• (4/5)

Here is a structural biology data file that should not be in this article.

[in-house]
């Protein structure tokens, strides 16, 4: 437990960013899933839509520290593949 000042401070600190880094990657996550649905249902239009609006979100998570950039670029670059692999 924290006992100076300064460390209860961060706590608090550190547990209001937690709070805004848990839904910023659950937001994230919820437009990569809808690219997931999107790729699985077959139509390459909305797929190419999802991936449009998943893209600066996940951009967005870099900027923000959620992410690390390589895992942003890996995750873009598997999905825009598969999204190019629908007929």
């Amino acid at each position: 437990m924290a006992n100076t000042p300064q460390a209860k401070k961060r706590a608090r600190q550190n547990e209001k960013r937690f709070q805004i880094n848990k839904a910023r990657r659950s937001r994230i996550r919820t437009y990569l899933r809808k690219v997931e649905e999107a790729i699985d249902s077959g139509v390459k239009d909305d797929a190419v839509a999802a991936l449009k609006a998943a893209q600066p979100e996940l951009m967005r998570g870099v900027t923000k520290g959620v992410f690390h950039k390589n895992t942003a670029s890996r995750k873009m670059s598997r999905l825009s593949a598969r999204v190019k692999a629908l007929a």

Ever feel clueless about tipping? Who gets a tip and who doesn’t? How much should you leave? Lately it seems like tip jars are popping up everywhere, creating tipping anxiety for a large number of Americans. I include myself in that group. I know to give my hair stylist, waiter, tax driver and bartender a tip, but what about the barrista or the fast food worker? How about the guy at the car wash, or my auto mechanic? And how much do I give the delivery person? What do I do about the holidays? Whew.Steve Dublanica has made a book about tipping interesting and entertaining. He traveled the county doing research observing, interviewing and even working with people in a multitude of industries where tipping is a significant part of the worker’s income. Written in a humorous, witty and engaging style, it’s as if he was chatting with me, telling me stories and at the same time explaining the ins and out of tipping.He begins with a brief history and explains, for better or for worse, how it became such a large part of the American economy. He goes on to interview a wide assortment of workers including waiters, bartenders, hair stylists, spa workers, doormen, valets and casino dealers. Want to know who’s cheap and who’s generous? They will tell you. The valet doesn’t want to see the Lexus pull up, they tend to give bad tips, but the guys driving big trucks give big tips. Do you tip your auto mechanic? It might be a good idea to do so. A little money spent now will get your car in and out of the shop faster the next time it breaks down. There are different types of tipping as the book will explain. There are tips as rewards, tips as a gift and those to ensure better service.There is a lot to learn from this book. Some of the suggestions I was already practicing. I don’t like to use valet parking because I’m fussy about my car. When I do use the valet I tend to tip up front so my car gets a safe parking space and not double parked somewhere. And you don’t even want to know what one valet did to a habitual cheapskate. I didn’t know to tip the pet groomer and while I tip delivery people such as the pizza guy I didn’t know to tip the furniture delivery men. The few times I’ve played blackjack I didn’t realize I should tip the dealer. Maybe that’s why I got separated from my money so quickly. There is also an entire chapter on tipping in strip clubs, phone sex workers and prostitutes. Interesting, but not something I’ll ever use!The author is a former waiter and it shows in the way he presents the information. There is a darker side to the industries that make their workers earn their pay through tips and he does an excellent job of exposing that. Many of these people are paid so little by their employer that on a bad day when tips are scarce they will make less than minimum wage per hour.Keep The Change is more than just a guide to tipping although it is very useful in that regard alone. It’s also a commentary on the tipping system in the US and why tipping won’t be going away any time soon. Once you understand how employees dependent on tips for their income are compensated or, in some cases not, by their employer you realize that the tip is their income and part of the cost of the service. In the end, if you can’t afford the tip you can’t afford the service.I recommend this book for a good inside look at tipping in the service industry told by people who have experienced the work. Plus, it’s an enjoyable and entertaining read.